Viking ships also known as drakkar is the name for the types of ships used mainly during the Viking Age (800-1100) in Northern Europe, but continued to be built and used after the Viking Age. The ships are divided according to their size and function into longships, knorr and smaller ships.
The first archaeological Viking ship finds were ship graves with grave goods for persons of high rank. The grave goods were intended to help the deceased on his journey to the afterlife.
Shipbuilding underwent a great development even before the Viking Age. The main types can be distinguished: The longship and the cargo ship, called Knorr. Longship and knorr were equipped with sails and had a deck.
The space between the frames was called rúm and was where the crew stayed: on deck for rowing, below deck for stowage and sleeping. Some ships also had cabins.
Women generally stayed below deck in case of danger and rain. There was no toilet, people sat on the railing. Going to the toilet on the ship was called ganga til borðs.
The ships were different, although their size followed certain rules. Therefore, they could be identified from afar. In the Egils saga it says: "Kveldulf and his son Skallagrim always spied well on their journey along the coast in summer.
No man saw so keenly as Skallagrim. He caught sight of Hallvard and Sigtrygg on their sail and recognized their ship, having seen it earlier when Þorgils sailed on it."
The king's ships were particularly impressive. They served for representation and were used in battle.
Ormurin langi was the largest ship built in Norway up to that time, but not the largest dragon ship per se. Whether the ship was actually completely gilded may be doubted.
The description is probably due to the increase in tension in the narrative, but gilding is attested. The poet Þorbjörn Hornklofi, in his poem about the Battle of Hafrsfjord, says: "From the east came keels / whispers of battle / with yawning heads / and golden effigy," and the poet Guþorm Sindri, in a poem, calls them "gold-jewelled pillars" and calls the ships of the Danish opponents "dragons."
But they could apparently be well distinguished. In any case, they were partly painted. The skald Sigvat, an eyewitness of the battle at Nesjar, says in a poem that Jarl Sveinn had the heads cut off at the "black stem" to free himself from the grappling hooks of the king's ship.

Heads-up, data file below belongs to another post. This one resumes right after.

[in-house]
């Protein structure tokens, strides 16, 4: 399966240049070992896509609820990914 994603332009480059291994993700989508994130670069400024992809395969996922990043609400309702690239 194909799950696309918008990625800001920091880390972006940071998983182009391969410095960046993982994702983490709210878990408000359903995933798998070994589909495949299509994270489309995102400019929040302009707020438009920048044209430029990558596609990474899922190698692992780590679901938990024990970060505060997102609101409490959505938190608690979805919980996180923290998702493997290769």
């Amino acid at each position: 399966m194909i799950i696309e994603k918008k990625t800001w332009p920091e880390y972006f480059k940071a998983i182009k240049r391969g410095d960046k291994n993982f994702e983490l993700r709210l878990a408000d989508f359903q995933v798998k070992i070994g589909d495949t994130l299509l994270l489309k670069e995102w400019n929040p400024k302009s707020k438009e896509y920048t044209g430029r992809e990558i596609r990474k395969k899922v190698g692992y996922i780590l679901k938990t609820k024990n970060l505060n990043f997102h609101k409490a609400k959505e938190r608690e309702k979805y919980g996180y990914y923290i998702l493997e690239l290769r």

Knut the Great's ships, on which the fleet leaders sailed, were also painted above the waterline, his own ship had a gilded dragon's head in addition, similarly the dragon's head on the ship of his comrade-in-arms Jarl Haakon was gilded.
Judging by all types of sources, literary, archaeological and pictorial, the dragon heads on the ships were relatively rare.
According to the Landnámabók, it was forbidden to sail to the home port with the dragon head on the stern. The land's guardian spirits could be upset or driven away.
So the dragon head had an aggressive content. When sailing against the enemy, it was supposed to drive away the guardian spirits of the enemy. The one who drove away the guardian spirits of the attacked country and subdued the country was the new local ruler.
That is why in the sources the ships with dragon heads are regularly attributed to the leaders of the undertakings.
The mast was a special place. There the ship's captain communicated his decisions to the crew.
Since the sails were sewn together from woven panels, they could be decorated with different colors, which was apparently also a distinguishing feature.
This speaks against the idea that all sails were red and white striped. The dragon ship Hákon Jarls had a blue, red and green striped sail. The sail of Harek's ship "was white as freshly fallen snow and striped red and blue".
All Scandinavian ship types had in common that they were never designed exclusively for sailing. This meant that the ships designed for carrying cargo had a large crew on board in proportion to the cargo.
The naming of the boats after the number of rowers originates from the time when the ships were exclusively rowed. The earliest evidence of northern European sailing ships are images on Gothic effigy stones from the 7th century.
Classification formed around the year 1000. In the 13th century, the classification in skipslæst, that is, according to the carrying capacity, emerged.
The boats were named after the number of oars. The pairs of oars were rowed by one man each. Boats rowed by a single man did not have their own name. They were uniformly called bátr. However, in old Swedish laws the name þvæaraþer bater occurs for two-oarsmen.
These small ships had the great advantage of being able to be transported over land. They therefore played a major role in the Civil War, where some battles were fought on Norwegian inland waters.
Longships (langskip) were warships (herskip). They were designated according to the number of rowing seats (sessa) or spaces (rúm) on one side. The smallest type was the thirteen-seater. The twenty-seater was initially the most common Leidang ship and thus the most widespread.
The ship was also called "Skeide". A ship with 30 oar seats on one side was a "þritugsessa", one with 25 seats halfþritugt skip (a very popular ship because of its maneuverability), one of 35 seats halffertugt skip.
The fact that the thirty-seater had 60 oars, the thirty-five seater 70 oars, is clear from the information about Ormurin skammi (thirty-seater) and the great dragon ship of King Harald Hardrada (thirty-five seater).
Larger ships were rare. Jarl Haakon is credited with a forty-seater, and the Anglo-Scandinavian King Knut the Great with a sixty-seater, but this is thought to be a legend.
Duke Skúli (1239) had a thirty-six seater and Bishop Håkon Erlingsson a forty-five seater. In contrast, the famous Ormurin langi had only 34 seats. However, the number of seats does not give a definite indication of the size of the ship. The "Mariussúð" of King Sverre had 32 seats and yet it was the largest ship in the country.
In 1206, three longships with two rows of oars are said to have been built. The Gokstad ship had 16, Oseberg ship and Ladby ship had 15 oar benches. Hedeby wreck 1 had 24-26 oarlocks.
These large ships, the battleships of the time, had a higher ship's side and castellation, so that enemy ships could be fought from above, but could not be easily boarded by them.